HRSA’s Ryan White HIV/AIDS Program Observes Hepatitis Awareness Month, Advances Efforts to Eliminate HIV/HCV Coinfection

Content From: Laura Cheever, MD, ScM, Associate Administrator for the HIV/AIDS Bureau, Health Resources and Services Administration, U.S. Department of Health and Human ServicesPublished: May 08, 20193 min read


Hepatitis Awareness Month logo

May is Hepatitis Awareness Month, and May 19, 2019, is Hepatitis Testing Day. The Health Resources and Services Administration’s (HRSA) Ryan White HIV/AIDS Program has a long-standing commitment to providing health care and support services for low-income people with HIV who are coinfected with hepatitis C. As the Ryan White HIV/AIDS Program observes Hepatitis Awareness Month and Hepatitis Testing Day, we highlight the importance of testing and treating people coinfected with HIV and viral hepatitis and recognize hepatitis C-related efforts underway throughout the program.

Partly fueled by the opioid epidemic, new hepatitis C virus (HCV) infections more than tripled between 2010 and 2016. Although advances in HIV care and treatment result in longer life expectancy for people with HIV, those who are coinfected with HIV and hepatitis C still have a high risk of liver-related illness and death. Viral hepatitis progresses faster and causes more liver-related health problems among people with HIV than among those who do not have HIV. Approximately 25 percent of people with HIV in the U.S. are coinfected with hepatitis C.

Recent advances in treatment make it possible to win the fight against hepatitis C. A simple blood test can detect hepatitis C infection years before symptoms develop, and the several recently FDA-approved treatment options for hepatitis C are a game-changer for hepatitis C care and treatment. For the first time, persons infected with hepatitis C can be cured with all-oral, once-daily treatment regimens that last eight to 24 weeks and have minimal side effects. Experts recommend that all people with HIV be tested for hepatitis C and, if positive, considered for hepatitis C treatment because being cured of hepatitis C can prevent liver disease and liver cancer and greatly improve health outcomes.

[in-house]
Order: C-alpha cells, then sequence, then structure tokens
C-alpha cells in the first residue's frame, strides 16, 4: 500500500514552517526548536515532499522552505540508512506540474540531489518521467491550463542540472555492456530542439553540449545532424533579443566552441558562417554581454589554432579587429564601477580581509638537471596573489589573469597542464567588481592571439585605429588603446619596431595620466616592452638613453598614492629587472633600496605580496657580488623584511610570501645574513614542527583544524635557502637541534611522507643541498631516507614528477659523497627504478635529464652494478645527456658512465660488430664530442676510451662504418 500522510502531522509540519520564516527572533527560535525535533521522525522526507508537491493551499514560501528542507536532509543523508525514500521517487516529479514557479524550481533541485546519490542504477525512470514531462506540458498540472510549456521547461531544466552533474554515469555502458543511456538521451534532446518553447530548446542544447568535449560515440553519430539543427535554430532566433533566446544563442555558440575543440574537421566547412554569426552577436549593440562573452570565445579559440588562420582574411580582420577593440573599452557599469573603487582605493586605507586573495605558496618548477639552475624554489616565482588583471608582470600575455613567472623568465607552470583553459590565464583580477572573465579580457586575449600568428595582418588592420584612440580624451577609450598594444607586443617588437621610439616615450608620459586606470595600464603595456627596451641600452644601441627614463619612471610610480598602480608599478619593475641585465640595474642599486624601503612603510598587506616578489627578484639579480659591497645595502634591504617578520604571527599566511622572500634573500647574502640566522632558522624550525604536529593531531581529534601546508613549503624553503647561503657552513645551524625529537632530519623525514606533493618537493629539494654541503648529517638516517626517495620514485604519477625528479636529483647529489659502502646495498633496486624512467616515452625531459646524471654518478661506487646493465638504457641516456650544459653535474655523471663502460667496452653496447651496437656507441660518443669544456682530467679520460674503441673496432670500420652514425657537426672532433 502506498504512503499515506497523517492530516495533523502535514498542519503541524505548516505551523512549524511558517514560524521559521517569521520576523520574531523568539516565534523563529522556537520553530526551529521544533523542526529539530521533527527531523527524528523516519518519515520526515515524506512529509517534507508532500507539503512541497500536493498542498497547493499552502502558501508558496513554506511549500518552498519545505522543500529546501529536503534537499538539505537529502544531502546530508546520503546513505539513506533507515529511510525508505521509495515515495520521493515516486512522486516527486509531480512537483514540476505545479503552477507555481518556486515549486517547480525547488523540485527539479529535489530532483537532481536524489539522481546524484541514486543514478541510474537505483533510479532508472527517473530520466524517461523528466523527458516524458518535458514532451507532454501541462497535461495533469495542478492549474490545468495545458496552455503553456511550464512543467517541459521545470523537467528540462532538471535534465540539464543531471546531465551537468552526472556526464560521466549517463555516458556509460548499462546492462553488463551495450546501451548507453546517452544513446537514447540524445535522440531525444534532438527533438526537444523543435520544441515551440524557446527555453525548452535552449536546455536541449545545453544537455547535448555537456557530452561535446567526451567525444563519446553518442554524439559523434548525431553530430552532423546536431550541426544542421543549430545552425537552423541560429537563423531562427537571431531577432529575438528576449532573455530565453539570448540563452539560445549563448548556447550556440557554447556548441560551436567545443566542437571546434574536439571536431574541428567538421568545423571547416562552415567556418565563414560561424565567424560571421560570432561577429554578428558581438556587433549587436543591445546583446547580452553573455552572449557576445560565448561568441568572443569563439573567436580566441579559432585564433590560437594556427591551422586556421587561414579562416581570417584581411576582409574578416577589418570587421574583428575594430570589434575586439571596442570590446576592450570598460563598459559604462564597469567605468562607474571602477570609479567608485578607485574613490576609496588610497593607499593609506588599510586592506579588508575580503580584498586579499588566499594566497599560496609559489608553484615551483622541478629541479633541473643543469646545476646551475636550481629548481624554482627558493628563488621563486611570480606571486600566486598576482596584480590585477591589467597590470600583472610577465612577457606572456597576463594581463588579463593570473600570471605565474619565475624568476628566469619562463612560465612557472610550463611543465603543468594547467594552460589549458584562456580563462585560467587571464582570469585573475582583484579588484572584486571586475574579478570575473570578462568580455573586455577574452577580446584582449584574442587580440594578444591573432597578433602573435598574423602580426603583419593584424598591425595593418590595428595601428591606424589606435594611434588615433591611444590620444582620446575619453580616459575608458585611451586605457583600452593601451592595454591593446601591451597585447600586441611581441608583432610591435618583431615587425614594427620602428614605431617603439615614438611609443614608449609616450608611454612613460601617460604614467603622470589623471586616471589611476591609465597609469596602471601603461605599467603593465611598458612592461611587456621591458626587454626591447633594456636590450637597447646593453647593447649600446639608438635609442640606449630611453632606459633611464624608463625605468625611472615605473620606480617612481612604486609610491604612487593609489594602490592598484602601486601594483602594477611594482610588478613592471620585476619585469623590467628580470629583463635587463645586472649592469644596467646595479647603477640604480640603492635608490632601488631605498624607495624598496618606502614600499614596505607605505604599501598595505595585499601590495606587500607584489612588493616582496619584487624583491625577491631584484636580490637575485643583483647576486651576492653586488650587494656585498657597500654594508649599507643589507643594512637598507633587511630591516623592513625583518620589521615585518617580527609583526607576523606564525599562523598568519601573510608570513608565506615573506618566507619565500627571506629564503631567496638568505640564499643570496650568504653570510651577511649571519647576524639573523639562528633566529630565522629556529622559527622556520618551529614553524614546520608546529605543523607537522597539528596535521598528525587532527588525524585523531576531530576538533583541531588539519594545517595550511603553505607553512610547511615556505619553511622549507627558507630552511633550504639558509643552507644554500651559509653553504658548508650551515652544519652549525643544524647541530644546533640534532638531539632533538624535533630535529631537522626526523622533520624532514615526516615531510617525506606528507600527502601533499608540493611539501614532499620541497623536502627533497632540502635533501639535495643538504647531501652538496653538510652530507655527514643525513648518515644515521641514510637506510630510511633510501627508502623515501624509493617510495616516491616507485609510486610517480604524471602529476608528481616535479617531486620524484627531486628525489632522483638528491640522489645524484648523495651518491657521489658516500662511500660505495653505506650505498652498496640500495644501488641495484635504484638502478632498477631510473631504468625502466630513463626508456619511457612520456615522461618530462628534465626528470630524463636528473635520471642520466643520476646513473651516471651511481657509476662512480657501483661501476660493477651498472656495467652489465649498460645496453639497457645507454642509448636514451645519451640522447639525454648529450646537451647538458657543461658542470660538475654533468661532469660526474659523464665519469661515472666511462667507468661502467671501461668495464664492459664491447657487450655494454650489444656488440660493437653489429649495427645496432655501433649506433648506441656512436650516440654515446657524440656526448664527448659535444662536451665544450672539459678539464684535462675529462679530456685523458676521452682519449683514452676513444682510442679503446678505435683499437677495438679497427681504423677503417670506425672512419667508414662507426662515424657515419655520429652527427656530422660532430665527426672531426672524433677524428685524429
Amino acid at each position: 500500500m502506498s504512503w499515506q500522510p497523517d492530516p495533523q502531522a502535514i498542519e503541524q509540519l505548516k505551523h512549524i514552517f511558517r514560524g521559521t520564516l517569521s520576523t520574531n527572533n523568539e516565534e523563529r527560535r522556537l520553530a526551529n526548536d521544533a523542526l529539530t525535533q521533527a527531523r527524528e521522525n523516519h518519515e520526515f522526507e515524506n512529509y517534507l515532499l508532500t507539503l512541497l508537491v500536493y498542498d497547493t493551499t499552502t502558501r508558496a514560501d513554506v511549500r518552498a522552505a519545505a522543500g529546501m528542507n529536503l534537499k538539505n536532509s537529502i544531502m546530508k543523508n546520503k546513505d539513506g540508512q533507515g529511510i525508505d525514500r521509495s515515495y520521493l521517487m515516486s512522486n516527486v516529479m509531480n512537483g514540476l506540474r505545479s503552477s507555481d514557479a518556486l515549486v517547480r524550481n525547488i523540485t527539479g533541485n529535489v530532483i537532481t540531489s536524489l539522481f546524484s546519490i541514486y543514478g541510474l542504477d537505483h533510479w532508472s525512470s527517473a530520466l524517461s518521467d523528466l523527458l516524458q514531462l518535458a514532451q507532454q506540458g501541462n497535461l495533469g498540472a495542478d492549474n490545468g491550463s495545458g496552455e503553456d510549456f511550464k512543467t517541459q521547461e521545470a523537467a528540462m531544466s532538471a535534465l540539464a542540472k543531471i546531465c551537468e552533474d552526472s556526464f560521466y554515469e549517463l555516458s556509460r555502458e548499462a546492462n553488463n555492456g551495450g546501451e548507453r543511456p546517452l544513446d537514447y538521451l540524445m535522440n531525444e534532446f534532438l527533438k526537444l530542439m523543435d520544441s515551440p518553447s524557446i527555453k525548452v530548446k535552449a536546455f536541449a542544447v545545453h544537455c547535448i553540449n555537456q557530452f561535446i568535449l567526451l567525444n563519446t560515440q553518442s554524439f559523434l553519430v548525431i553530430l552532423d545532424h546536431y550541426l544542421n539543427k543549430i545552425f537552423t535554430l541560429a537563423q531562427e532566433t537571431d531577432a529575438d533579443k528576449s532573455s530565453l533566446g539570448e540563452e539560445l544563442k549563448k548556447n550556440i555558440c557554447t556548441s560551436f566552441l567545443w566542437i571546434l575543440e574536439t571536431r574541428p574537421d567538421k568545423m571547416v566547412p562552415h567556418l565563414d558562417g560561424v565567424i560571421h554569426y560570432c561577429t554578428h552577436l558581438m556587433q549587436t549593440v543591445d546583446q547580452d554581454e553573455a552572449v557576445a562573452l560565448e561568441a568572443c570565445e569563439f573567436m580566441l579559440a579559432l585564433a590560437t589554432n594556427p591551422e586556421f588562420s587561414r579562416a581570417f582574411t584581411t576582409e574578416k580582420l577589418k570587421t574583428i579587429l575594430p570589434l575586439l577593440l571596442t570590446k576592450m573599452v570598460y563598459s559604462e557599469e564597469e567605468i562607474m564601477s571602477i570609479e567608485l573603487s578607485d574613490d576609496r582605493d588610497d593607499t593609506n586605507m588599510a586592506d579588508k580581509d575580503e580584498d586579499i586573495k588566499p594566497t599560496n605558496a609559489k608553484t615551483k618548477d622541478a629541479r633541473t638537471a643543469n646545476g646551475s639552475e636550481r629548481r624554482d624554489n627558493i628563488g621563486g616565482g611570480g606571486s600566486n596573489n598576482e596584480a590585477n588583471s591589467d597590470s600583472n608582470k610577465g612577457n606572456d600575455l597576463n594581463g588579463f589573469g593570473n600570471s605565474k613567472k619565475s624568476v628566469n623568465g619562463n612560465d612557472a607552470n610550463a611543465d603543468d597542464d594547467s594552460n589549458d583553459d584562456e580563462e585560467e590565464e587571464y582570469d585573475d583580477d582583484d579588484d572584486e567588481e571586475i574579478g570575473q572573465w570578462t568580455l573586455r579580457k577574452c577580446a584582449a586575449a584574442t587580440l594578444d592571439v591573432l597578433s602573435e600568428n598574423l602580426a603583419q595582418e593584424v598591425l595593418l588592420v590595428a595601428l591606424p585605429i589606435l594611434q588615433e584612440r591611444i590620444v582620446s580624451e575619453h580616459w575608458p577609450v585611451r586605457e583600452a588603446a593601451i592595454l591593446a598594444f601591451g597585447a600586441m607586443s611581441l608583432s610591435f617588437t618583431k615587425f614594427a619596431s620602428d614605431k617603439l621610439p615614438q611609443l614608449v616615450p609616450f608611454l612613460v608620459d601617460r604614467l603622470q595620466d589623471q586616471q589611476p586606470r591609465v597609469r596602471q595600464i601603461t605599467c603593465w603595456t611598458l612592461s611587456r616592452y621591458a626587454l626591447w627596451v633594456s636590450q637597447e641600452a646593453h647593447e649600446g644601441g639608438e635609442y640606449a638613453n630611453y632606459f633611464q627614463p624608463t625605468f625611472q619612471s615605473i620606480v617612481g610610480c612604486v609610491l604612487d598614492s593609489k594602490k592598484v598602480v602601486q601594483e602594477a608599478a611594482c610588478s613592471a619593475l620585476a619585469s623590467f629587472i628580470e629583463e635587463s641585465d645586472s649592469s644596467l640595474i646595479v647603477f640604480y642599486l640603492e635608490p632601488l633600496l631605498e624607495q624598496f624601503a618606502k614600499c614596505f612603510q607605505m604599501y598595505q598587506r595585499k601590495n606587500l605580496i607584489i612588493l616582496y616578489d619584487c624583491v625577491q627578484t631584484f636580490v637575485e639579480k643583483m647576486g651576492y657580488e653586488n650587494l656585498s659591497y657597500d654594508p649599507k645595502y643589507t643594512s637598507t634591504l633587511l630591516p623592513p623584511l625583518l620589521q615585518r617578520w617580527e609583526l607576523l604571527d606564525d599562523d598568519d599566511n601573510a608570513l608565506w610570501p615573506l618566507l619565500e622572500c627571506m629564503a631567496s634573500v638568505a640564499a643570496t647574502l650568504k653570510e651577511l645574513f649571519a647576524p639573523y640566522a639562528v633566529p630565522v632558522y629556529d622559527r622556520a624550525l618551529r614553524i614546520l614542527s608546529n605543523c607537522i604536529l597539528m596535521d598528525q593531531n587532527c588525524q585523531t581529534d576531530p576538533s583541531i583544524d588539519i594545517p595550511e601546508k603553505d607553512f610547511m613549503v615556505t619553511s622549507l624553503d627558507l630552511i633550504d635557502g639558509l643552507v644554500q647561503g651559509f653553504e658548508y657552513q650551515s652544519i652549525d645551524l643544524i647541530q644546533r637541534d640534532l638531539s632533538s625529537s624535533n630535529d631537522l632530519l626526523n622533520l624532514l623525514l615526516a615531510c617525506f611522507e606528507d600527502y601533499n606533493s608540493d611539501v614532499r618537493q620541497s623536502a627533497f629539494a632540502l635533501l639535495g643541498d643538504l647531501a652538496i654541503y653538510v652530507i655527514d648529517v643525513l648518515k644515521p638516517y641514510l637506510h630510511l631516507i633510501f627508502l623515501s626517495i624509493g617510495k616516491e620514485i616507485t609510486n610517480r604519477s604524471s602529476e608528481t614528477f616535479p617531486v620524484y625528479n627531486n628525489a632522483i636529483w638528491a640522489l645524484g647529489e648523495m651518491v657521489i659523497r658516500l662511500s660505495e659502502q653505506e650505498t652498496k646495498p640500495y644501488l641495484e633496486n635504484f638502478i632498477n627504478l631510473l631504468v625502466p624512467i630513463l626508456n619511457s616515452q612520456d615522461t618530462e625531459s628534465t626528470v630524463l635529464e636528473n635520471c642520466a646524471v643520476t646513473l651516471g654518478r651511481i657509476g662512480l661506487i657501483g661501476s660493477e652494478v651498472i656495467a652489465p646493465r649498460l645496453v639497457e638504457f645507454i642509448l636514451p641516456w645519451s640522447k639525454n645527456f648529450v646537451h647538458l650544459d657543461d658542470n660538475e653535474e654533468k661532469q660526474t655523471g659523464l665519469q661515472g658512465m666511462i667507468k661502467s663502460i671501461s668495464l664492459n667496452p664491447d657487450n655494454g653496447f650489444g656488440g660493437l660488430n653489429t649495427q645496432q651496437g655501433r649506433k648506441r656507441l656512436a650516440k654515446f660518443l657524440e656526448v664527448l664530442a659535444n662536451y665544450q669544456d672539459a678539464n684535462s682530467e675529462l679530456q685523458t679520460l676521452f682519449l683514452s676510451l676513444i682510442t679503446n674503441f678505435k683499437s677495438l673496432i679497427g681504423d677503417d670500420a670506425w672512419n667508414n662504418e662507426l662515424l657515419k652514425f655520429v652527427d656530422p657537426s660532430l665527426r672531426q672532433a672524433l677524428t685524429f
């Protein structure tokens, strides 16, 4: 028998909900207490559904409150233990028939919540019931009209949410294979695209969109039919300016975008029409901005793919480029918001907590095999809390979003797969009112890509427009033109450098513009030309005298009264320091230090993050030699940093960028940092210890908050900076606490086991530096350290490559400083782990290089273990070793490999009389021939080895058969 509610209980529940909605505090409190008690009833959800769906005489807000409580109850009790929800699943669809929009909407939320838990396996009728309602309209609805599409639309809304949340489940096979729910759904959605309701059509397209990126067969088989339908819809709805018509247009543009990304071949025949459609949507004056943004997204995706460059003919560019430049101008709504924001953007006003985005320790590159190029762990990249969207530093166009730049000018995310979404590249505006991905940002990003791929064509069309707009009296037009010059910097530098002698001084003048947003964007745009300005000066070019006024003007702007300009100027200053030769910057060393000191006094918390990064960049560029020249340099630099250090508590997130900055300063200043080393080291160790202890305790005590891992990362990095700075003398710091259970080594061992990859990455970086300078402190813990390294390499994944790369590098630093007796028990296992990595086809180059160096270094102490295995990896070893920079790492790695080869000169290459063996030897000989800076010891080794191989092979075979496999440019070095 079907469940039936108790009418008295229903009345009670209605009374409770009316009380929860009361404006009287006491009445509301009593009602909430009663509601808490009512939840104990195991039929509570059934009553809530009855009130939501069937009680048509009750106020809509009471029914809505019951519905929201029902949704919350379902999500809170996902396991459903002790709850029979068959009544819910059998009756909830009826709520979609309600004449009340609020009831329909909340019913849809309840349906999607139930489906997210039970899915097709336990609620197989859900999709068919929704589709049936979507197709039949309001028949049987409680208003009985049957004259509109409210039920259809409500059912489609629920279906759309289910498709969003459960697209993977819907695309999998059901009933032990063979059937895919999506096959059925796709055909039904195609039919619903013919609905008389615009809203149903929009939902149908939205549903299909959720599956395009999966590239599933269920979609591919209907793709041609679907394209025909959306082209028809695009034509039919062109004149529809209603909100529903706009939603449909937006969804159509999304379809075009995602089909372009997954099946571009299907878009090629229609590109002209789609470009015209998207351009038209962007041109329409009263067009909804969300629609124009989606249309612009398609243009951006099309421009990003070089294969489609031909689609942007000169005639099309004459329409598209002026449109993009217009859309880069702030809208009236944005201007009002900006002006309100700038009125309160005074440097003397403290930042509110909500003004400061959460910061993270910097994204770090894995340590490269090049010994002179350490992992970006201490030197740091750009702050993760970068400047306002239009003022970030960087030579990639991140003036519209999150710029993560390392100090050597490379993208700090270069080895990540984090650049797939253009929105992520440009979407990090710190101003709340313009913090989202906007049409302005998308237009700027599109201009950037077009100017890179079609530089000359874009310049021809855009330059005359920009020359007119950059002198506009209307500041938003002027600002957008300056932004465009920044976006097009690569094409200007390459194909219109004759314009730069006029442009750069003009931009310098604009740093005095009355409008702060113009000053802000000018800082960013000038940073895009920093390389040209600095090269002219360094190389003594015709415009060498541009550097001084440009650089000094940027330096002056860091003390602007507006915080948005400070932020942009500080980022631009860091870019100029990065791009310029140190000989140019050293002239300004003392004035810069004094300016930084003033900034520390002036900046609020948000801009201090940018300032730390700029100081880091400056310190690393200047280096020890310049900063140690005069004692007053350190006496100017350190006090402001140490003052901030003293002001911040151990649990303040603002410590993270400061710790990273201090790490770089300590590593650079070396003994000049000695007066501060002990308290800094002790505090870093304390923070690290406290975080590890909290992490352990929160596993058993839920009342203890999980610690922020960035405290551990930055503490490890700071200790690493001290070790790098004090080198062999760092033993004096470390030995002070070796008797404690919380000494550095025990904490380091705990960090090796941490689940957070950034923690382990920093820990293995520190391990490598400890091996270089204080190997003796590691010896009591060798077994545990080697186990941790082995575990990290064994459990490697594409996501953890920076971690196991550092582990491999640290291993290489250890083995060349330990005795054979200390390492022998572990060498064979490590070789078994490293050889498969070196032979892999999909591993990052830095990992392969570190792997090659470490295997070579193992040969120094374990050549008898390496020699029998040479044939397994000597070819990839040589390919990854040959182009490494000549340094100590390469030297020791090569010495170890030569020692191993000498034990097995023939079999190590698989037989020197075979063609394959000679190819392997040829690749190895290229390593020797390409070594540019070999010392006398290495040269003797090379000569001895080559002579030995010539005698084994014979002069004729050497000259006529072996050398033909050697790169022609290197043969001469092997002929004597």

The Ryan White HIV/AIDS Program provides the infrastructure to screen and treat people with HIV for hepatitis C and is committed to eliminating hepatitis C coinfection among all RWHAP clients. Toward that end, HRSA HAB has been supporting innovative work to expand provider, clinic, and jurisdictional capacity to provide comprehensive hepatitis C screening, care, and treatment for people with HIV.

  • Two Special Projects of National Significance (SPNS) projects are underway that are supporting jurisdictions to increase their capacity to provide comprehensive screening, care, and treatment of hepatitis C among clients with both HIV and hepatitis C and increase the number of HIV/HCV coinfected clients who are diagnosed, treated, and cured of hepatitis C infection. We look forward to sharing best practices, lessons, and tools resulting from these projects to support other jurisdictions and clinics.
  • HRSA also supported the development and release of a free, online curriculum about HIV/HCV coinfection for healthcare providers and healthcare staff educators. HIV/HCV Co-infection: An AETC National CurriculumExit Disclaimer is an important, evidence-based resource for health professionals and will help expand capacity for treating everyone living with HIV/hepatitis C coinfection.

As we observe Hepatitis Awareness Month, we acknowledge and send our appreciation to stakeholders across the Ryan White HIV/AIDS Program whose efforts are helping us advance toward the goal of eliminating hepatitis C coinfection among our clients. And we also congratulate the clients who have successfully completed treatment.

Visit HRSA’s TargetHIVExit Disclaimer for more information and for valuable HIV/hepatitis C coinfection resources, and join the online conversation by following #HepAware19 on Facebook and Twitter.